There’s real interest in the soundtrack for musical fans as Paul Williams donated songs that were not included in the film, ‘That’s Why They Call Me Dandy’ and ‘Show Business’, the first of which is quite an adorable character number for Dandy Dan (sung here by Stuart Piper and the company) and the second of which is no great shakes (sung by Alex Lee, presumably the Lena Marelli character). And amongst the more familiar numbers are some lovely arrangements which bolster the tunes – the second half of ‘I’m Feeling Fine’ becomes a tender duet, the utterly beautiful ‘Tomorrow’ enhanced by company BVs.

Sunday, 19 October 2014

Review: Three Sisters, White Bear

“You know what London pubs are like – you don’t know anyone and no-one knows your name”

Looking back over the blog, it turns out I’ve seen Chekhov’s Three Sisters four times in recent years and all of them have been a modern updating of some sort and now I’ve seen FiasCo Theatre’s version at a spruced up White Bear Theatre in Kennington, I’m on five for five. This uncredited adaptation sees the sisters moved to present day Britain, moved by their father from their beloved London to an unspecified place in the north (with a train station 12 miles away) and a military garrison nearby.

The Prozorovs are rechristened as the Earnshaws and in a nifty bit of renaming that nods to one of Chehov’s possible inspirations, Olga, Masha and Irina have become Charlotte, Emily and Anne. Ed Sheeran and Bastille may blast over the stereo but otherwise, the modern references are just lightly sprinkled throughout in just the right quantity - it is a pretty respectful, condensed take on the story which reiterates the crushing paralysis of inaction no matter the time or place.

Review: Rachel, Finborough

“I hear people talk about God’s justice and I wonder.”

Written in response to the glorification of the Ku Klux Klan contained in 1915 film The Birth of a Nation, Angelina Weld Grimké’s Rachel has the remarkable tag of being the first play by an African-American woman to ever be produced professionally. Despite that, it has languished mostly unseen since then and this revival by the Finborough marks the European premiere and a contribution to the work of Black History Month. It’s easy to dismiss work such as this saying it has collected dust on the shelves for a reason but this fascinating context alone surely negates that and in Ola Ince’s production, dramatic reasons emerge too.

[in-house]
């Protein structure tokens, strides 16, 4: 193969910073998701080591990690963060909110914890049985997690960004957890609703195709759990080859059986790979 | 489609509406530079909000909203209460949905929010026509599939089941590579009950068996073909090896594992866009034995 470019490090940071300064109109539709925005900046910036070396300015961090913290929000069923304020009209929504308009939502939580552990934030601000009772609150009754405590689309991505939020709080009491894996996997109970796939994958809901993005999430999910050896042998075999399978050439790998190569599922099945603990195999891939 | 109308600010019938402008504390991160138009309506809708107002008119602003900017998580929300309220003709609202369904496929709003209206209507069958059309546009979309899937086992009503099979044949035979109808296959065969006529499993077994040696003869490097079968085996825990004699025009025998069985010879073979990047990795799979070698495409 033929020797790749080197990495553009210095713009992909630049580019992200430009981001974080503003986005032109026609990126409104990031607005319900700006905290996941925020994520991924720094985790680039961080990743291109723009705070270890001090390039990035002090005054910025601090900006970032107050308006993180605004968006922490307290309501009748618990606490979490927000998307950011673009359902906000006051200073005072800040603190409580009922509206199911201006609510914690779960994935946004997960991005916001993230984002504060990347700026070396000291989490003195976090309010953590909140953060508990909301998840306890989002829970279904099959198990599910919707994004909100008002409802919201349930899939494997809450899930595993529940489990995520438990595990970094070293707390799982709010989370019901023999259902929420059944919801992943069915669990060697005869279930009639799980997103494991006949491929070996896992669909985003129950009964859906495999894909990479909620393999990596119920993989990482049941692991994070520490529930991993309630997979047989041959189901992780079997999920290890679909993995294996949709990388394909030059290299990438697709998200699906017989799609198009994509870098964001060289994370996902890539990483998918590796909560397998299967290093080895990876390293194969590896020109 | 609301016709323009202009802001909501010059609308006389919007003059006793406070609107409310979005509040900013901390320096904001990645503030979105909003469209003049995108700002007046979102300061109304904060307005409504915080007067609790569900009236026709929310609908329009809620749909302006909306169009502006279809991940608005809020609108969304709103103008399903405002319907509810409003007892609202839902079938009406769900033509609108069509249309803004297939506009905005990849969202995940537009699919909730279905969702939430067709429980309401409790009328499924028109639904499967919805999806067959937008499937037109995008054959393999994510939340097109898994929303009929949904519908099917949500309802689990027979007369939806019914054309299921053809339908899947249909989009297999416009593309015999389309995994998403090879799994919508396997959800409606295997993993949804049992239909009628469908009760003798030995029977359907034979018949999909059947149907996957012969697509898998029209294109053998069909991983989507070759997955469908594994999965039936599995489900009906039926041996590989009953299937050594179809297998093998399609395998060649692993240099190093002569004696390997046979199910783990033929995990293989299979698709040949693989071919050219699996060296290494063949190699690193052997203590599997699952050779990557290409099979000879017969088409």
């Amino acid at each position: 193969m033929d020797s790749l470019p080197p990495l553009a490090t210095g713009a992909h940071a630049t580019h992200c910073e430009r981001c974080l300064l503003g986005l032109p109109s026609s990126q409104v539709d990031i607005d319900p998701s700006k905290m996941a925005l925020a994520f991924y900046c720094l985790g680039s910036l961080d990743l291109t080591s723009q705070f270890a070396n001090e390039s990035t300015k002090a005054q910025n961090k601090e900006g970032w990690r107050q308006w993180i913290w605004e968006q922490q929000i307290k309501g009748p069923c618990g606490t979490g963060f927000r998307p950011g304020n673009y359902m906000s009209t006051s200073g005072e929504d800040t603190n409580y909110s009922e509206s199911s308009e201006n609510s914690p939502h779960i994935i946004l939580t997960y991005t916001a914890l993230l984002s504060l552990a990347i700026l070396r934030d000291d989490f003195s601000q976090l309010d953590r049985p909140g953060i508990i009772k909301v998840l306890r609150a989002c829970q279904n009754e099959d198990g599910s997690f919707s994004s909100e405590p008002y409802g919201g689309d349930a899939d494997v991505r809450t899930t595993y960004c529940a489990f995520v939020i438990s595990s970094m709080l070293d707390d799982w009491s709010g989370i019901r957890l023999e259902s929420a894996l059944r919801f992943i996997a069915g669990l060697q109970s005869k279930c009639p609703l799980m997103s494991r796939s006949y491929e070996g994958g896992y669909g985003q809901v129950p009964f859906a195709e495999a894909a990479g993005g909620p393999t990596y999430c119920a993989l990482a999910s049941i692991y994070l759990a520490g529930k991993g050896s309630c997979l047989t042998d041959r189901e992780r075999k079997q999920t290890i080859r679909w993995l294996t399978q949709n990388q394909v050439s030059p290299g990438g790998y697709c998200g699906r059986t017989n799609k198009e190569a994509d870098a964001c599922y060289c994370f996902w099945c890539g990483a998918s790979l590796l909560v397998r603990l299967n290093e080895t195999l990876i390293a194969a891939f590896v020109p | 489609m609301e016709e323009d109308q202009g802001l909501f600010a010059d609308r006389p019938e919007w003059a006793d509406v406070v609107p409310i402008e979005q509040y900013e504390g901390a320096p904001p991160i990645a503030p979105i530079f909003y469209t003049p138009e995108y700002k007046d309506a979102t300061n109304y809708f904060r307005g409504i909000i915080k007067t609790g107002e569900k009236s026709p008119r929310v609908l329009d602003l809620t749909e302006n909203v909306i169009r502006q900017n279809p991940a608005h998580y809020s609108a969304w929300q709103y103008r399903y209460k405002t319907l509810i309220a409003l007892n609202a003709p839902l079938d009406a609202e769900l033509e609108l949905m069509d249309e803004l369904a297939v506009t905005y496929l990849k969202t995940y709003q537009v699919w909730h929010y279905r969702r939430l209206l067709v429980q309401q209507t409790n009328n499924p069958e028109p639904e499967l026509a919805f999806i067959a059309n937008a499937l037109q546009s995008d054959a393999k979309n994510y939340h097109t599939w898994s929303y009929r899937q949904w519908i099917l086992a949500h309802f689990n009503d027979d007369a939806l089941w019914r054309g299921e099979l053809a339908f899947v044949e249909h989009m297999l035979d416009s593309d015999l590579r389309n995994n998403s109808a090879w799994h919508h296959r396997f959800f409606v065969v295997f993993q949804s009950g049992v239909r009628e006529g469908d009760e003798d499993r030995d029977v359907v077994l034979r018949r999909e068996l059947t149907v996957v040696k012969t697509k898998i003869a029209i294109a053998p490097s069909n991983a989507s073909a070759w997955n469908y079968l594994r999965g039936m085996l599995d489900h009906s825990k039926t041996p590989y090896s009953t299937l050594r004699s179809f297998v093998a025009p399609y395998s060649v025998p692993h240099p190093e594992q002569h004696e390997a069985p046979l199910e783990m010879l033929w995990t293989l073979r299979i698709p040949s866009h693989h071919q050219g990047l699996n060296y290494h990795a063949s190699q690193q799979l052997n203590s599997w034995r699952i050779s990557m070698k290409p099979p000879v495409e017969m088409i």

Commissioned by the NAACP (about whom I wrote my undergraduate dissertation oddly enough), it set out “to use the stage for race propaganda in order to enlighten the American people” about the African-American experience and given that it is still an ongoing struggle for playwrights today, what Weld Grimké achieved in the early 20th century is significant. There’s a lack of sophistication to her writing that is undeniable, the overly expositional dialogue clunks once too often in asking its searching questions about comprehension and compromise, as the educated but endearingly naïve Rachel comes to terms with the racist world she must engage with.

Saturday, 18 October 2014

Review: MilkMilkLemonade, Ovalhouse

“Boys have to be boys”

I knew I’d like MilkMilkLemonade from the moment I read the publicity which introduced the word ‘bittersilly’ into my lexicon, a twist on the bittersweet realities of growing up different that reflects the persuasive, almost daft charm of Joshua Conkel’s writing. From the outset, it’s clear we’re in for something alternative (alt-country, even) as James Turner’s design has us sat on a circle of haybales with chickens made of balloons all around and a nervy narrator introducing us to the homespun delights of life on the chicken farm for Emory and his Nanna.

Except those delights are few and far between. Emory is a gay fifth-grader who loves nothing more than twirling his ribbon, playing with his doll Starlene and his best friend Linda (who just happens to be a giant chicken) and rehearsing his unique routine to ‘Anything Goes’ for the talent show that will be his ticket outta Hicksville. But that’s not how a boy’s supposed to be as the grim-faced oxygen-mask-guzzling Nanna constantly reminds him, Emory ought to spend more time with bullying pyromaniac Elliot from down the road, a true man’s man in the making.

Not-a-Review: The Cherry Orchard, Young Vic


I’d love to review Simon Stephens’ version of The Cherry Orchard at the Young Vic but Katie Mitchell’s enthusiasm for the naturalistic approach meant I heard very little, and I mean very little of it. It’s not even as if I could see to lip-read either, the crepuscular lighting combining with a propensity to mutter and the choice that several made to speak with their backs to the audience. I’m not commenting on Mitchell’s artistic choices, I’m simply being truthful about how the basic difficulty of just hearing what was going on. And as such, I’m just not inclined to comment on anything more. If you have any sort of hearing problem, I urge you to ensure you get to the captioned performance on 27th November.

Running time: 2 hours (without interval)
Booking until 29th November

Review: Jacques Brel is Alive and Well and Living in Paris, Charing Cross Theatre

“Quand on n'a que l'amour
A s'offrir en partage”

No he’s not. Jacques Brel is dead and buried in French Polynesia next to Paul Gauguin but his unmistakable spirit is to be found in the oddly sterile surroundings of the Charing Cross Theatre in this revue of the music that made a maître of the world of chanson. Comprising nearly 30 of his songs performed by a company of four, director Andrew Keates has made a determined choice to avoid the concert-type presentation often associated with revues for something much more theatrical.

It is a choice that mostly works. Brel’s music explored the length and breadth of the human condition and Keates uses this to offer a wide variety of staging choices for the material, treating each song almost as its own little world whether it is love lost, love found, sailors drinking or funerals watched. They come in different forms too, a music hall vaudeville turn here, a dramatic scene played out amongst the cabaret tables up front there, and some pure uncomplicated singing for good measure too.